(U.S. Marine Corps Photo by Lance Cpl. Zachery B. Martin)
They’re all combat veterans
Not all drill instructors are combat veterans. In fact, for some, the only Iraq or Afghanistan they saw was in pictures.
This is absolutely not the case with combat instructors. Alpha Company at the west coast SOI in 2013 had an instructor cadre with in which every single one had done multiple deployments to both Iraq and Afghanistan.
They’ll break you off but the key is to not quit.
(U.S. Marine Corps photo by Lance Cpl. Ashley D. Gomez)
They don’t care about numbers
Drill instructors in boot camp will talk all day about how you can’t quit, but the truth is that you can — and plenty of people do. The fact is, drill instructors are out to keep as many recruits as they can.
Your combat instructors, on the other hand, will actively do everything they can to make your life a living hell to weed out the weaklings. Some slip through the cracks, but not many.
The look in their eyes will tell you everything you need to know.
(U.S. Marine Corps Photo by Lance Cpl. Zachery B. Martin)
They were all infantry Marines
To teach the next generation of grunts, you have to be one yourself. This makes them a lot scarier than a drill instructor who spent their entire career sitting behind a desk, eating hot meals three times a day. Infantry Marines live a life that revolves around the elimination of the enemy and breaking their things. They spend most of their day at least thinking about how to do this to the best of their ability.
If you keep your mouth shut, you’ll probably make it through training.
(U.S. Marine Corps photo by Lance Cpl. Lukas Kalinauskas)
They aren’t afraid to haze you
This never officially happens, but if you f*ck up at SOI, your combat instructor will make sure you pay for it accordingly. They’re training the next generation of hardened war fighters, so they have to know you can handle a few push-ups with a big rock on your back.
You’ll just feel like you disappointed your dad who didn’t really like you to begin with.
(U.S. Marine Corps photo by Lance Cpl. Carlin Warren)
They never had to use a frog voice
Combat Instructors rarely yell at people and that’s terrifying in its own right. But, when they do, they don’t change their voice to sound more intimidating — they know you’re already afraid of them, so they take advantage of that. They’ll yell at you at a lower volume and dismantle the fiber of your being.
You laughed at it, don’t lie.
(U.S. Marine Corps)
They encourage others to join in on the berating
If a drill instructor is tearing someone apart and the platoon laughs at something they say, everyone might get punished. A combat instructor will use it to add to what they’re telling you. They practically encourage others to join in on the insulting.
At the end of the day, though, they’re trying to make sure you have what it takes to be an infantry Marine. This means you have to prove your physical and mental fortitude.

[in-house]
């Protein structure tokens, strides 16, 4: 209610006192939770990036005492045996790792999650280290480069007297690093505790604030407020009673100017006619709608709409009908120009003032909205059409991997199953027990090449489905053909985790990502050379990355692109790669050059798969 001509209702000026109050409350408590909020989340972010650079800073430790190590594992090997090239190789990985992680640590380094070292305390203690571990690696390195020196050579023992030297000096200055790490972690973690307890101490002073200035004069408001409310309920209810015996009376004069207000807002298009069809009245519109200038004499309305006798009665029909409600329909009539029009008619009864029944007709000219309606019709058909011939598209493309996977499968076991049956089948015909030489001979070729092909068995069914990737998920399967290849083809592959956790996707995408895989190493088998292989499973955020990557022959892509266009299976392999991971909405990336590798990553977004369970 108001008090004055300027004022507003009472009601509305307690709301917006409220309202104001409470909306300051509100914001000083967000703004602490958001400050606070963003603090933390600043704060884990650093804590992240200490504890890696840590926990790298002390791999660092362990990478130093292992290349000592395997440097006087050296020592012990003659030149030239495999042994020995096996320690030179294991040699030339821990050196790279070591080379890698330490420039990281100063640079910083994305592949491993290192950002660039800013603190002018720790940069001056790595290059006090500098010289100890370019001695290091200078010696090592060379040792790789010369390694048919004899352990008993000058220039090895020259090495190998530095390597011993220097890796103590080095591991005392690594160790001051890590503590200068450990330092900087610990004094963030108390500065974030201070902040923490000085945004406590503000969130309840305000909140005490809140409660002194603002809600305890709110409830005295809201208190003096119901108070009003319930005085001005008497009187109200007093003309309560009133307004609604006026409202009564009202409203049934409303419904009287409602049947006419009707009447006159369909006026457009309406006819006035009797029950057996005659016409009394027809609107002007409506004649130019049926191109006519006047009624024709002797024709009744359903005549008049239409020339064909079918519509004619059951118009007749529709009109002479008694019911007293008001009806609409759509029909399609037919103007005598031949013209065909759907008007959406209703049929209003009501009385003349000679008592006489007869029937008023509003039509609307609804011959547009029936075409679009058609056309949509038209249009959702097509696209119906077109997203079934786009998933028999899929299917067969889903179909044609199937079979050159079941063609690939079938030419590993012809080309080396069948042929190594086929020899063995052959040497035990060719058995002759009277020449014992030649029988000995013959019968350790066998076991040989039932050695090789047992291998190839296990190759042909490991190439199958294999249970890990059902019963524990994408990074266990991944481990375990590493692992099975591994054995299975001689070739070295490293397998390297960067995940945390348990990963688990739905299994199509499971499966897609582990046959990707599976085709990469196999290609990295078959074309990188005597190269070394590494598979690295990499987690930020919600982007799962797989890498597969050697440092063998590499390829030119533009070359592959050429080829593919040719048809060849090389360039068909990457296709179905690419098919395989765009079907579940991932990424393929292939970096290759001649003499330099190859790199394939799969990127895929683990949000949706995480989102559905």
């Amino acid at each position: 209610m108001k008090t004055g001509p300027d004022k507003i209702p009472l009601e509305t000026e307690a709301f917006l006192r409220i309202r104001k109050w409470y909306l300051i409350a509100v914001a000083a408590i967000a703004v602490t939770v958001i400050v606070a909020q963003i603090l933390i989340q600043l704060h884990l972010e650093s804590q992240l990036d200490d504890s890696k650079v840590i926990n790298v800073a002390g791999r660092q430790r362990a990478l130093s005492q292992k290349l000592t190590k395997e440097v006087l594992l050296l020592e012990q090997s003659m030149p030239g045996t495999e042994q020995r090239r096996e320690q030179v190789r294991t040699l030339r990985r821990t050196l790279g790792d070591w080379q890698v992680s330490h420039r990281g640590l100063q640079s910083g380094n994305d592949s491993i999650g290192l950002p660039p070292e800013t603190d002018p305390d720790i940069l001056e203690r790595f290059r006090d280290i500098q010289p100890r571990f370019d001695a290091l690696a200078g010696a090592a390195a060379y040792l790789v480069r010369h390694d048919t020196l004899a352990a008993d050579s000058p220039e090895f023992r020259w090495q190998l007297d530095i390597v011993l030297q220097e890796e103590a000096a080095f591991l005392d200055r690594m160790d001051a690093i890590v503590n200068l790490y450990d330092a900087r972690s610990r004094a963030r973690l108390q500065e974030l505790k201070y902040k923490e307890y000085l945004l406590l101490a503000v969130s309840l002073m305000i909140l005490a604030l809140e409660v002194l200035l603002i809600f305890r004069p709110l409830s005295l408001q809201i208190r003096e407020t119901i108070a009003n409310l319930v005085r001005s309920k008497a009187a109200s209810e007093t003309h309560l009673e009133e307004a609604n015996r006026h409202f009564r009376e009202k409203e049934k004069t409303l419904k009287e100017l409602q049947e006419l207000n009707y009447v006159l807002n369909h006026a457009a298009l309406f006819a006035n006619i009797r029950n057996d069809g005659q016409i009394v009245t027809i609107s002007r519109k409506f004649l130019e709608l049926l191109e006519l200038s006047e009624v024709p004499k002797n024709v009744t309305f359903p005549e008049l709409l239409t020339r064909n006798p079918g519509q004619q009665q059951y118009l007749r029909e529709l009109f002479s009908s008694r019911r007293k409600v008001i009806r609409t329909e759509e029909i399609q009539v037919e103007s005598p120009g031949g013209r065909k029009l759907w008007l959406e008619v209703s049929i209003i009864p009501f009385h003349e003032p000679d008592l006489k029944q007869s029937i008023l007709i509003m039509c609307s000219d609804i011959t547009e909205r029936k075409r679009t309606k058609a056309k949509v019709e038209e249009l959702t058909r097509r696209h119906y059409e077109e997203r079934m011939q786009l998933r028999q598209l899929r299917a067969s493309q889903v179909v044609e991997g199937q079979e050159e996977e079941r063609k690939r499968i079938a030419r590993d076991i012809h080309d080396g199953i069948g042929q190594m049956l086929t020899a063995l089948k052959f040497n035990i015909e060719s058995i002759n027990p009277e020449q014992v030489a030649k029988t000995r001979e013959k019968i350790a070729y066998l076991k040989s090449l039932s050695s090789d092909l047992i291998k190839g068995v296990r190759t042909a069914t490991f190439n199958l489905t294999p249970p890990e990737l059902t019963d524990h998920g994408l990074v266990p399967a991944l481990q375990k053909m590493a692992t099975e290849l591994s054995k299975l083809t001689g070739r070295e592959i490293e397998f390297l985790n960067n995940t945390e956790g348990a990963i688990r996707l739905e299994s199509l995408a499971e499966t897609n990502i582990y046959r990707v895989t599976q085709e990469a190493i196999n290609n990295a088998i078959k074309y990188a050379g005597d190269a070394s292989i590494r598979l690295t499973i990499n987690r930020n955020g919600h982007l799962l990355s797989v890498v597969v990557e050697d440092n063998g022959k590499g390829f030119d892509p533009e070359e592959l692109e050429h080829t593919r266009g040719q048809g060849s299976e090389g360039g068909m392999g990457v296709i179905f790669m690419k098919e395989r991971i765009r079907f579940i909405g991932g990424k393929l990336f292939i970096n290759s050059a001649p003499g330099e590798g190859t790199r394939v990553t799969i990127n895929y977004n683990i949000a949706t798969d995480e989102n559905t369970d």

It’s a bitter-sweet day when troops leave the service. It’s fantastic because one book closes and another opens. Yet saying goodbye to the gang you served with is hard. Vets always keep in contact with their guys, but it’s not the same when they’re half way around the country.
Instead, vets have to make new friends in the civilian world. Sure, we make friends with people who’ve never met a veteran before, but we will almost always spot another vet and spark some sort of friendship.
There’s also years of inside jokes that are service wide that civilians just wouldn’t get.
They can relate to our pain
No one leaves the service without having their body aged rapidly. Your “fresh out the dealership” body now has a few dings in it before heading to college.
Civilian classmates just don’t get how lucky they are to have pristine knees and lower back.
They side-eye weakness with us
Military service has taught us to depend on one another in a life or death situation. If you can’t lift something like a sandbag on your own, your weakness will endanger others. If you can’t run a minimum of two miles without tiring, your weakness will endanger others.
The people we meet in the civilian world never got that memo. Together, we’ll cull the herd the best way we know how as veterans — through ridicule. Something only other vets appreciate.
They can keep partying at our level
If there is one constant across all branches, it’s that we all know how to spend our weekends doing crazy, over-the-top things with little to no repercussion.
Civilians just can’t hang with us after we’ve downed a bottle of Jack and they’re sipping shots.
They share our “ride or die” mentality
Veterans don’t really care about pesky things like “norms” if one of our own gets slighted in any way. Some civilian starts talking trash at a bar? Vets are the first to thrown down. Some piece of garbage lays a hand on one of our own? Vets’ fists will be bloodier.
All jokes aside about scuffing up some tool, this doesn’t just lend itself as an outlet for unbridled rage. Back in the service, we all swore to watch each other’s backs on an emotional level too. Your vet friend will always answer the call at three AM if you just can’t sleep.
Few things in this world are stronger than the bonds forged by troops who fought together in combat. Those who survive life-threatening ordeals on the battlefield become closer in ways that others may never understand. When one of them loses their closest friend, it’s a tragedy that hurts forever.
What could be a more fitting for the coming Memorial Day than to write about what that friend means to you?
This memorial day, AARP is collecting stories about
the friendships forged in war. Close friendships forged on the front lines of Vietnam and in the Nazi POW camps of World War II all the way to the remote combat outposts of Iraq. Veterans are writing stories of the best friends they met during these trying times. Two crewman stationed aboard the ill-fated USSIndianapolis, Marines fighting in the frozen wastes around the Chosin Reservoir, a young lieutenant and his radioman in the jungles of Vietnam.
Some survived the war. Many did not. What they have in common is that they’ll never be forgotten. Corporal Charles Thomas was that buddy for Lt. Karl Marlantes.